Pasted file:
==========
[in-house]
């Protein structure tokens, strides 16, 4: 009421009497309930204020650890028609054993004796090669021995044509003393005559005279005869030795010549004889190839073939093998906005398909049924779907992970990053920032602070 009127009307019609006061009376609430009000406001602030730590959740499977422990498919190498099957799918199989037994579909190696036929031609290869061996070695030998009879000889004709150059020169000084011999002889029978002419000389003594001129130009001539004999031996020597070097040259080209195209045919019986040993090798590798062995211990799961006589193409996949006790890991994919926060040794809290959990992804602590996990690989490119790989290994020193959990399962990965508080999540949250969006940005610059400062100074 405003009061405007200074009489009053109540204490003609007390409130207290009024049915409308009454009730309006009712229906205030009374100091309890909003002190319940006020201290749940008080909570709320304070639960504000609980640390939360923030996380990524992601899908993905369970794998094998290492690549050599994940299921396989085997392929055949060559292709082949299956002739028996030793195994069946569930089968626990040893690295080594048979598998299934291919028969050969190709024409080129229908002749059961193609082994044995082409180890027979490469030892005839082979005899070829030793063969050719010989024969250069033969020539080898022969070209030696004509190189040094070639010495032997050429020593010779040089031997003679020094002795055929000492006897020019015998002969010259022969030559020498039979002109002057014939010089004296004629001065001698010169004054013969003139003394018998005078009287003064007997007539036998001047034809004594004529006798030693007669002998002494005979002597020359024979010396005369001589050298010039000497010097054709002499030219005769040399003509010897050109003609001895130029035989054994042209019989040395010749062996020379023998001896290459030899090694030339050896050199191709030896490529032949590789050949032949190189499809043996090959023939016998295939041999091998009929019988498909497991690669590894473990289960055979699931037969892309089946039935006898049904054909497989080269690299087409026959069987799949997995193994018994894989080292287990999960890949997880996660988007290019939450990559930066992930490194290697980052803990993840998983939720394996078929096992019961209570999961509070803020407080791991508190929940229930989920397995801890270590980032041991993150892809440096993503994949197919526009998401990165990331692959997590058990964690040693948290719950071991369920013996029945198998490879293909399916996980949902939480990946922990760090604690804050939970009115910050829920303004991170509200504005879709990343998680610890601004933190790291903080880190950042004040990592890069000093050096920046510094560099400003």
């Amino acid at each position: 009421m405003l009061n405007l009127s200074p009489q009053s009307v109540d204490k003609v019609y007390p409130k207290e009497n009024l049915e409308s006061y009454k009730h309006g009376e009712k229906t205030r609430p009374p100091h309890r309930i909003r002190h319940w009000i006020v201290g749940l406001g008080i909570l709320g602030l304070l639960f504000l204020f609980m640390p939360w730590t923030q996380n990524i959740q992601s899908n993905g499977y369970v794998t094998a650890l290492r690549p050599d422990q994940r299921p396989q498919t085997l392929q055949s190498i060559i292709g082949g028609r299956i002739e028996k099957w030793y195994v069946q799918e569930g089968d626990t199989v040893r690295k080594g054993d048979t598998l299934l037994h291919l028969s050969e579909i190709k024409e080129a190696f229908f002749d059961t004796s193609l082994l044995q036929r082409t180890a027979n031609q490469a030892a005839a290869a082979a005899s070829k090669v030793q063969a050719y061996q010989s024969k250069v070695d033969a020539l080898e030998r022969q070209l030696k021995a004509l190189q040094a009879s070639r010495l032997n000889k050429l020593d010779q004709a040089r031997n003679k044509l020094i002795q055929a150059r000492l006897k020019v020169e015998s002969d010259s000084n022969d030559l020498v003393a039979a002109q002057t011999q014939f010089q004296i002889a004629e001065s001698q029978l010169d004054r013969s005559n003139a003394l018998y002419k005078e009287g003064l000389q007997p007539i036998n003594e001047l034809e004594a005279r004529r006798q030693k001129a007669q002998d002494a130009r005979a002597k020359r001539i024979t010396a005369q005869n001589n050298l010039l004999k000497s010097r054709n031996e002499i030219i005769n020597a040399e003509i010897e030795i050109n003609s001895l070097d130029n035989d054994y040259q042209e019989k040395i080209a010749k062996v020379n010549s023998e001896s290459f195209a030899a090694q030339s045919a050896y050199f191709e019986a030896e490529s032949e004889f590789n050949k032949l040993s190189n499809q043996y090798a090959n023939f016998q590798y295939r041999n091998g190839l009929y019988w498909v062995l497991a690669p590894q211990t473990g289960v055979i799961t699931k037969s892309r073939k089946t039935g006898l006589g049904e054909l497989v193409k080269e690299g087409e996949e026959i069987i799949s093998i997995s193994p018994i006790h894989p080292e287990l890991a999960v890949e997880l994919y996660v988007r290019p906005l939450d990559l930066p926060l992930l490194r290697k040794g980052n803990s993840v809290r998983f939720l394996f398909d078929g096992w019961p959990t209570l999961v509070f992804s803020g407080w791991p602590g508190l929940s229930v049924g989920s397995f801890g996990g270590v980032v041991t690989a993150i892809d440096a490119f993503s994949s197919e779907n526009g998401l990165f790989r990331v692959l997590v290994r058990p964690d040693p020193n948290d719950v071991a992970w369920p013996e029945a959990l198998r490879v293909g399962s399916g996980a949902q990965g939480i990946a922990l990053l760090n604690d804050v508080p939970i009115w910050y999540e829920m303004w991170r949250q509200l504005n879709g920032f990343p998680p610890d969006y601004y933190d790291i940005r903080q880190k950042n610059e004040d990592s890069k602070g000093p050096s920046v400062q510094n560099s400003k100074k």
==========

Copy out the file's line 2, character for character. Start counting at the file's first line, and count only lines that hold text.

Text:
């Protein structure tokens, strides 16, 4: 009421009497309930204020650890028609054993004796090669021995044509003393005559005279005869030795010549004889190839073939093998906005398909049924779907992970990053920032602070 009127009307019609006061009376609430009000406001602030730590959740499977422990498919190498099957799918199989037994579909190696036929031609290869061996070695030998009879000889004709150059020169000084011999002889029978002419000389003594001129130009001539004999031996020597070097040259080209195209045919019986040993090798590798062995211990799961006589193409996949006790890991994919926060040794809290959990992804602590996990690989490119790989290994020193959990399962990965508080999540949250969006940005610059400062100074 405003009061405007200074009489009053109540204490003609007390409130207290009024049915409308009454009730309006009712229906205030009374100091309890909003002190319940006020201290749940008080909570709320304070639960504000609980640390939360923030996380990524992601899908993905369970794998094998290492690549050599994940299921396989085997392929055949060559292709082949299956002739028996030793195994069946569930089968626990040893690295080594048979598998299934291919028969050969190709024409080129229908002749059961193609082994044995082409180890027979490469030892005839082979005899070829030793063969050719010989024969250069033969020539080898022969070209030696004509190189040094070639010495032997050429020593010779040089031997003679020094002795055929000492006897020019015998002969010259022969030559020498039979002109002057014939010089004296004629001065001698010169004054013969003139003394018998005078009287003064007997007539036998001047034809004594004529006798030693007669002998002494005979002597020359024979010396005369001589050298010039000497010097054709002499030219005769040399003509010897050109003609001895130029035989054994042209019989040395010749062996020379023998001896290459030899090694030339050896050199191709030896490529032949590789050949032949190189499809043996090959023939016998295939041999091998009929019988498909497991690669590894473990289960055979699931037969892309089946039935006898049904054909497989080269690299087409026959069987799949997995193994018994894989080292287990999960890949997880996660988007290019939450990559930066992930490194290697980052803990993840998983939720394996078929096992019961209570999961509070803020407080791991508190929940229930989920397995801890270590980032041991993150892809440096993503994949197919526009998401990165990331692959997590058990964690040693948290719950071991369920013996029945198998490879293909399916996980949902939480990946922990760090604690804050939970009115910050829920303004991170509200504005879709990343998680610890601004933190790291903080880190950042004040990592890069000093050096920046510094560099400003």